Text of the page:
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Blanche's world is often contrasted to the world of Stanley and Stella. Blanche firmly states the kind of world she wants: "I don't want realism...I'll tell you what i want. Magic!" In what way is Blanche's world an illusion?

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Introduction

Blanche's world is often contrasted to the world of Stanley and Stella. Blanche firmly states the kind of world she wants: "I don't want realism...I'll tell you what i want. Magic!" In what way is Blanche's world an illusion? We first meet Blanche in Scene 1 as she travels to her sister's flat in Elysian fields, New Orleans. Elysian Fields, being a mythological place, naturally leads Blanche to have high expectations and considering her sister's former residence of Belle Reve, Blanche is expecting something more grande than a two room flat in a less than respectable area but even when she sees it is not what she was anticipating she manages to almost romanticise it by relating it to something from an Edgar Allen Poe story ("Only Poe! Only Mr Edgar Allen Poe! - could do it justice!) Stella has adapted to the new way of life in New Orleans. ...read more.

Middle

Williams shows the audience this by the recurrent 'Varsouviana' tune, her alcohol abuse and her frequent bathing. The bathing is said to be for her nerves but in reality she is trying to rid herself of the guilt she feels for her past, most notably for her part in the suicide of her husband. Their whole relationship was based upon one huge illusion and like Blanche, it was lies that led to his demise. Her clothes mask a whole array of issues. They conceal her insecurities as she plays dress-up as a little girl does, creating new charcters for different situations; southern belle, the teacher, the virgin and on rare occasions, her true self. Stanley maliciously teases Blanche when she is at her weakest; in Scene 10 he mocks her by calling her rhinestone tiara, diamond and suggesting he wasnt aware of its lack of value. By this point in the play she has fooled herself so many times she cannot distinguish between reality and fantasy. ...read more.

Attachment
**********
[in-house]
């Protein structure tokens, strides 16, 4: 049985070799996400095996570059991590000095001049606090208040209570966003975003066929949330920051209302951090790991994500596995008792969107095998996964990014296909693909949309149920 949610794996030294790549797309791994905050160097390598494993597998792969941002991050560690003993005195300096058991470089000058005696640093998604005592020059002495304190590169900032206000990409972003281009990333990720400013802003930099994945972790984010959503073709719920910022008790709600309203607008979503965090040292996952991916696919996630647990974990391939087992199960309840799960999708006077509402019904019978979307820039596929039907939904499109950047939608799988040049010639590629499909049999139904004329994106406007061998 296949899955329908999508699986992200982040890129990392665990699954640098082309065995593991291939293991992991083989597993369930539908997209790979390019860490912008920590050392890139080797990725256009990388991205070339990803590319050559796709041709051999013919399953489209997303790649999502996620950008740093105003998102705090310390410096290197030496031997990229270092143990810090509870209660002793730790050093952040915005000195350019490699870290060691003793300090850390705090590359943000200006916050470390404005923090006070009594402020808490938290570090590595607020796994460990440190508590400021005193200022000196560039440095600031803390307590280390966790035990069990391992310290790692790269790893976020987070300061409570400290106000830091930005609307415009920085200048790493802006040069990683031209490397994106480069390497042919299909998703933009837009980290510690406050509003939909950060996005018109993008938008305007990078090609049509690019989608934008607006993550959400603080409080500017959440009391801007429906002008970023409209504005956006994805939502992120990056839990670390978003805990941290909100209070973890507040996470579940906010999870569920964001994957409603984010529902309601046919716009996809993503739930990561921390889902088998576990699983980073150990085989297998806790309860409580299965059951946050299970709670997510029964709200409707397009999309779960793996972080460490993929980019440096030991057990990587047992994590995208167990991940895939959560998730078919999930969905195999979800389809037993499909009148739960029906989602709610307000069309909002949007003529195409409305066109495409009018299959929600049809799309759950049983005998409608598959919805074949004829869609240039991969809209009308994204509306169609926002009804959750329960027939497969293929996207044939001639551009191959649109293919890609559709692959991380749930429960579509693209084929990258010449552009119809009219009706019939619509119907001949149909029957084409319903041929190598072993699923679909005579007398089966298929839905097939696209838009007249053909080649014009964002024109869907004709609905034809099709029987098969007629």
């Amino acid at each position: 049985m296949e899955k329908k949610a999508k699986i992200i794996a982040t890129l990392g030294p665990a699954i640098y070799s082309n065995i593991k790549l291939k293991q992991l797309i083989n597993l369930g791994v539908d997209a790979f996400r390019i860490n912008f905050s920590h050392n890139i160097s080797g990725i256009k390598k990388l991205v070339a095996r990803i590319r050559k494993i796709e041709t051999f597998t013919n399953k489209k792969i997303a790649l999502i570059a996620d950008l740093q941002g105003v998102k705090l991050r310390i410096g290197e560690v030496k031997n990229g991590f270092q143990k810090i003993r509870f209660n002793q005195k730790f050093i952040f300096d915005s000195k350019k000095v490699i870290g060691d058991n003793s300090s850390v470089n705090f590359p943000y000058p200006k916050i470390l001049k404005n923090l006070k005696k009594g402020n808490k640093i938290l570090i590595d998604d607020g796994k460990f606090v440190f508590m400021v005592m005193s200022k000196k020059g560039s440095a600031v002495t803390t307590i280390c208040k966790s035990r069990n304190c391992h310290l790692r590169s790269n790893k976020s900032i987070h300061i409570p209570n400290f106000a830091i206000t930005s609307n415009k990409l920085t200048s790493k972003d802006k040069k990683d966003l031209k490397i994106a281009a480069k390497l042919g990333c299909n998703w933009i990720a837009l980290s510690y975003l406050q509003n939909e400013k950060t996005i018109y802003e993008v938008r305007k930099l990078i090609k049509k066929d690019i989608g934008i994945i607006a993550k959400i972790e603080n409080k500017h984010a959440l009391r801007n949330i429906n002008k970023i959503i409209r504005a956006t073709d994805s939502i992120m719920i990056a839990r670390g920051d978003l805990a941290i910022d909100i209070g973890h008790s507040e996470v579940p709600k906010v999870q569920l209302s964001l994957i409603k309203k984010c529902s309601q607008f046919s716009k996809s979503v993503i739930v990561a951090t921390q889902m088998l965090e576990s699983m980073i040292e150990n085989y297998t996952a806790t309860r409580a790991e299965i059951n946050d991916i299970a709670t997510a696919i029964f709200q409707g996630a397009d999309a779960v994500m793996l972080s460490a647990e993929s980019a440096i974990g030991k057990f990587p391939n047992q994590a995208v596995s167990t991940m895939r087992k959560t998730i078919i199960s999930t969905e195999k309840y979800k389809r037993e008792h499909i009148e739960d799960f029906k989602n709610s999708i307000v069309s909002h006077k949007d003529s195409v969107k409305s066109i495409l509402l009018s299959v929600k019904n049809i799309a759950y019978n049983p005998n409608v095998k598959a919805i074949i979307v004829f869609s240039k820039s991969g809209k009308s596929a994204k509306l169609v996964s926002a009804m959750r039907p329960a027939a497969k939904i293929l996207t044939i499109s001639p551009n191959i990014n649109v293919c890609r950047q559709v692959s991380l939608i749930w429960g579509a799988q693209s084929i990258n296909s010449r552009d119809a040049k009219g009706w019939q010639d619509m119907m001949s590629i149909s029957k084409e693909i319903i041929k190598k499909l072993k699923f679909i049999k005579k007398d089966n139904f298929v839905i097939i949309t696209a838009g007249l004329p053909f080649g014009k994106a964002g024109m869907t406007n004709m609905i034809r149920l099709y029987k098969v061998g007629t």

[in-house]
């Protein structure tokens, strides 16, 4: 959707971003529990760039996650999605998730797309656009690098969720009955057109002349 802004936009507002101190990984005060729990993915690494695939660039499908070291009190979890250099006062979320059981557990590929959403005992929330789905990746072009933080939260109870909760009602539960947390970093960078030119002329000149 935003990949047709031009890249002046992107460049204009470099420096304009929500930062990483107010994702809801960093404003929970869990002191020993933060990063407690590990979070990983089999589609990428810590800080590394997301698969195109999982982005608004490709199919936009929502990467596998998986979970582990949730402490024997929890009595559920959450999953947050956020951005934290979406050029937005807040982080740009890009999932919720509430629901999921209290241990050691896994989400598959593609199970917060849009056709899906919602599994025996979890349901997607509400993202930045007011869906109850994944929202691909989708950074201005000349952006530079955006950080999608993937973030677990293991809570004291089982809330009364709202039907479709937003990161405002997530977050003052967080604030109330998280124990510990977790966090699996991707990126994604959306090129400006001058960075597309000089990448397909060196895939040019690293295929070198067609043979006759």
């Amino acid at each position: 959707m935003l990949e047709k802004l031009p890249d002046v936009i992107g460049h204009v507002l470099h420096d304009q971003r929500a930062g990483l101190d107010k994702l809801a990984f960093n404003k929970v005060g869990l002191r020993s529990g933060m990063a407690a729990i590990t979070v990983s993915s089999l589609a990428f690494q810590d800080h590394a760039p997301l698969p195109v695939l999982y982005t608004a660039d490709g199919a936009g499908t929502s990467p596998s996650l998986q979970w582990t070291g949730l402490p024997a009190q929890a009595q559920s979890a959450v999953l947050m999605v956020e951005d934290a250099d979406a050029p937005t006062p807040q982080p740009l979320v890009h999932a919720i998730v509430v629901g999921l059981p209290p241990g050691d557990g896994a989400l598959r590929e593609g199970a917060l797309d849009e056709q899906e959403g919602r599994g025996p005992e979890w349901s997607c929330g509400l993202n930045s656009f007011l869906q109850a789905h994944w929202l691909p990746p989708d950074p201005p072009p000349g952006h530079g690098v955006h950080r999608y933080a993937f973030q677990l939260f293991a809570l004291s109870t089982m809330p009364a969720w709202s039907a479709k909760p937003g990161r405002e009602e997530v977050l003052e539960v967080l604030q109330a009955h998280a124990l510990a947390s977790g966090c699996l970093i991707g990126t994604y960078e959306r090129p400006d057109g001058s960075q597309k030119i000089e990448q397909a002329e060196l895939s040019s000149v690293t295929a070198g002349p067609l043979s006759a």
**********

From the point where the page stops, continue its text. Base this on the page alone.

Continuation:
Conclusion

Brick in 'Cat on a Hot Tin Roof uses alcohol as a way to feel closer to Skipper who's alcohol and drug abuse destroyed him after Margaret confronted him about his relationship with Brick, just as Blanche calling the boy when she was 16 "disgusting" . Williams also fell into drug and alcohol addiction, perhaps because he never got over the death of his first love, Kip. The use of lighting is critical to show Blanche's hatred of being exposed. To be seen would leave her vulnerable to scrutiny, something she could not stand ('I won't be looked at in this merciless glare'). Her white clothes are said to "suggest a moth"; she is delicate and drawn to the light but in doing so she is doomed to die. Originally Williams was going to call the play 'The Passion of a Moth'. In Scene 1 she says "Daylight never exposed so total a ruin!". She doesn't just mean her fading looks but that she as a whole has become a ruin. The use of colours is very important. ...read more.

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